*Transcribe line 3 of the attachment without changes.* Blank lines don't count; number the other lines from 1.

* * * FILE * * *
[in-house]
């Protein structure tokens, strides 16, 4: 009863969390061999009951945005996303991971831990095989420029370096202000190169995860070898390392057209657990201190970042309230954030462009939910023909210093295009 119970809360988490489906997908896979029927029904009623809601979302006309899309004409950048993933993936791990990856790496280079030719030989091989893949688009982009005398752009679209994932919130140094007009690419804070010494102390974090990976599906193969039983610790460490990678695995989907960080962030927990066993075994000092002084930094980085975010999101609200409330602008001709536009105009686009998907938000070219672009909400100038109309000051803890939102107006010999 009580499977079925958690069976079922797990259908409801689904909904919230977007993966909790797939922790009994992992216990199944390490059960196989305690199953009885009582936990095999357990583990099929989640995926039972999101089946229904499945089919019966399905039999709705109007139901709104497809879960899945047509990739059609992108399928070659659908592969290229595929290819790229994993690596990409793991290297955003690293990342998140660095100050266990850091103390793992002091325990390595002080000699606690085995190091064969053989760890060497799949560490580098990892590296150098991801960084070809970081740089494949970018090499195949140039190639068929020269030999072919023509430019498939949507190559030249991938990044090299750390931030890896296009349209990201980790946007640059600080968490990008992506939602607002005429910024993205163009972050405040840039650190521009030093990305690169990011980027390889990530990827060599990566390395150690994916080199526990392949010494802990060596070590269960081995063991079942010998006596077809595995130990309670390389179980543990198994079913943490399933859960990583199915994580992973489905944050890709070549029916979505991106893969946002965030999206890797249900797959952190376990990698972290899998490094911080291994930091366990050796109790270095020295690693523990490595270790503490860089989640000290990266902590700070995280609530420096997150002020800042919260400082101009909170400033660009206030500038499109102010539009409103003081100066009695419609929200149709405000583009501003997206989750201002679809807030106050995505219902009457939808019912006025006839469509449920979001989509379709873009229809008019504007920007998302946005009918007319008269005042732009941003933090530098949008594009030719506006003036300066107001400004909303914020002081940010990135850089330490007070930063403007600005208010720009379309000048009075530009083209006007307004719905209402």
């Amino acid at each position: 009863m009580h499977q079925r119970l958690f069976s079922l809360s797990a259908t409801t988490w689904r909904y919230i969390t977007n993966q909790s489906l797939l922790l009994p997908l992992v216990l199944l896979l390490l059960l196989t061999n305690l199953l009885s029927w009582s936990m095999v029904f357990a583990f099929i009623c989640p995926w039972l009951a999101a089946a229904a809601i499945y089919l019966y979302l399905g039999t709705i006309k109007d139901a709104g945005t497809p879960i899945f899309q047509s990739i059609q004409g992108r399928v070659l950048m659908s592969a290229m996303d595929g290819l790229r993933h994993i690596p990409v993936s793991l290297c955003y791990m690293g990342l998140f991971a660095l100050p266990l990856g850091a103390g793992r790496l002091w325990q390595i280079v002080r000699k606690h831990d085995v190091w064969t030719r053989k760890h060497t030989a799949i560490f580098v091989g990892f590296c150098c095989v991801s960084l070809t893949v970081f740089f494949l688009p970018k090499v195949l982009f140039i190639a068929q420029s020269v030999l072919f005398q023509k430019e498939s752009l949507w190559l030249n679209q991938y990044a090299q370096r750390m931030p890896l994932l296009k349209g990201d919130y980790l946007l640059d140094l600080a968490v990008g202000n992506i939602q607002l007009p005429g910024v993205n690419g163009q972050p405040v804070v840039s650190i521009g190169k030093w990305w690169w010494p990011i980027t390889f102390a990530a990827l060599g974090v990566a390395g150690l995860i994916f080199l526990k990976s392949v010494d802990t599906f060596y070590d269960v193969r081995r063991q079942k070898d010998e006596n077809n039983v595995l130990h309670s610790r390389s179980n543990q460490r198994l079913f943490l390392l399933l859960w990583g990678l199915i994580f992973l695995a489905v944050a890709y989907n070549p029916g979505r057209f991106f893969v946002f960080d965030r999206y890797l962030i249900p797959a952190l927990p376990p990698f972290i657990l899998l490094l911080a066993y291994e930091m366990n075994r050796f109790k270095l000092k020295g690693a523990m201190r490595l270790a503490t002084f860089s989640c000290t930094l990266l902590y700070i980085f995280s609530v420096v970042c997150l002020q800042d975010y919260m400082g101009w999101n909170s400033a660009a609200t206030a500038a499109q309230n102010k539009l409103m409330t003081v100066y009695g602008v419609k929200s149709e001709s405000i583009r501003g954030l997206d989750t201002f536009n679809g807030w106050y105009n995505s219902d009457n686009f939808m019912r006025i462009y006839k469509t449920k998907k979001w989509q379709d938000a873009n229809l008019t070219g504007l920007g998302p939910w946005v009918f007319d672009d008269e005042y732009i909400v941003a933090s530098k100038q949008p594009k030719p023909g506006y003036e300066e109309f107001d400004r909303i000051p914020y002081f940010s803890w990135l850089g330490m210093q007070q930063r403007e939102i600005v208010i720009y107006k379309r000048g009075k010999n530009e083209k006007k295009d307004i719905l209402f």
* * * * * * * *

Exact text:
């Amino acid at each position: 009863m009580h499977q079925r119970l958690f069976s079922l809360s797990a259908t409801t988490w689904r909904y919230i969390t977007n993966q909790s489906l797939l922790l009994p997908l992992v216990l199944l896979l390490l059960l196989t061999n305690l199953l009885s029927w009582s936990m095999v029904f357990a583990f099929i009623c989640p995926w039972l009951a999101a089946a229904a809601i499945y089919l019966y979302l399905g039999t709705i006309k109007d139901a709104g945005t497809p879960i899945f899309q047509s990739i059609q004409g992108r399928v070659l950048m659908s592969a290229m996303d595929g290819l790229r993933h994993i690596p990409v993936s793991l290297c955003y791990m690293g990342l998140f991971a660095l100050p266990l990856g850091a103390g793992r790496l002091w325990q390595i280079v002080r000699k606690h831990d085995v190091w064969t030719r053989k760890h060497t030989a799949i560490f580098v091989g990892f590296c150098c095989v991801s960084l070809t893949v970081f740089f494949l688009p970018k090499v195949l982009f140039i190639a068929q420029s020269v030999l072919f005398q023509k430019e498939s752009l949507w190559l030249n679209q991938y990044a090299q370096r750390m931030p890896l994932l296009k349209g990201d919130y980790l946007l640059d140094l600080a968490v990008g202000n992506i939602q607002l007009p005429g910024v993205n690419g163009q972050p405040v804070v840039s650190i521009g190169k030093w990305w690169w010494p990011i980027t390889f102390a990530a990827l060599g974090v990566a390395g150690l995860i994916f080199l526990k990976s392949v010494d802990t599906f060596y070590d269960v193969r081995r063991q079942k070898d010998e006596n077809n039983v595995l130990h309670s610790r390389s179980n543990q460490r198994l079913f943490l390392l399933l859960w990583g990678l199915i994580f992973l695995a489905v944050a890709y989907n070549p029916g979505r057209f991106f893969v946002f960080d965030r999206y890797l962030i249900p797959a952190l927990p376990p990698f972290i657990l899998l490094l911080a066993y291994e930091m366990n075994r050796f109790k270095l000092k020295g690693a523990m201190r490595l270790a503490t002084f860089s989640c000290t930094l990266l902590y700070i980085f995280s609530v420096v970042c997150l002020q800042d975010y919260m400082g101009w999101n909170s400033a660009a609200t206030a500038a499109q309230n102010k539009l409103m409330t003081v100066y009695g602008v419609k929200s149709e001709s405000i583009r501003g954030l997206d989750t201002f536009n679809g807030w106050y105009n995505s219902d009457n686009f939808m019912r006025i462009y006839k469509t449920k998907k979001w989509q379709d938000a873009n229809l008019t070219g504007l920007g998302p939910w946005v009918f007319d672009d008269e005042y732009i909400v941003a933090s530098k100038q949008p594009k030719p023909g506006y003036e300066e109309f107001d400004r909303i000051p914020y002081f940010s803890w990135l850089g330490m210093q007070q930063r403007e939102i600005v208010i720009y107006k379309r000048g009075k010999n530009e083209k006007k295009d307004i719905l209402f």